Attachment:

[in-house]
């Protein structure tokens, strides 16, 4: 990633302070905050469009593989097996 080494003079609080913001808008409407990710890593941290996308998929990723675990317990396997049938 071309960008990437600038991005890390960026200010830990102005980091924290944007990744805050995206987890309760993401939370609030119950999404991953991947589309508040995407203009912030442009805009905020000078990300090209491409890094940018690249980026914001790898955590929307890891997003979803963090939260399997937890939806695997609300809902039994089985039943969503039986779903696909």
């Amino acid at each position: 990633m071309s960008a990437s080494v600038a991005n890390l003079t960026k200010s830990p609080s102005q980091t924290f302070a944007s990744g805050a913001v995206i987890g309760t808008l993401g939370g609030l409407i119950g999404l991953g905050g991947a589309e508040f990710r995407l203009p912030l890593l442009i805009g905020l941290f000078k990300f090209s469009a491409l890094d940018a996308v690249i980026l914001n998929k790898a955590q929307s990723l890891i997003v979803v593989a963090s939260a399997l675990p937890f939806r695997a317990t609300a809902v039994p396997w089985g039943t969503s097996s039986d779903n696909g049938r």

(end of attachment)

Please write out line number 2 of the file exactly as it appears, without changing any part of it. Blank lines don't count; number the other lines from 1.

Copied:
């Protein structure tokens, strides 16, 4: 990633302070905050469009593989097996 080494003079609080913001808008409407990710890593941290996308998929990723675990317990396997049938 071309960008990437600038991005890390960026200010830990102005980091924290944007990744805050995206987890309760993401939370609030119950999404991953991947589309508040995407203009912030442009805009905020000078990300090209491409890094940018690249980026914001790898955590929307890891997003979803963090939260399997937890939806695997609300809902039994089985039943969503039986779903696909």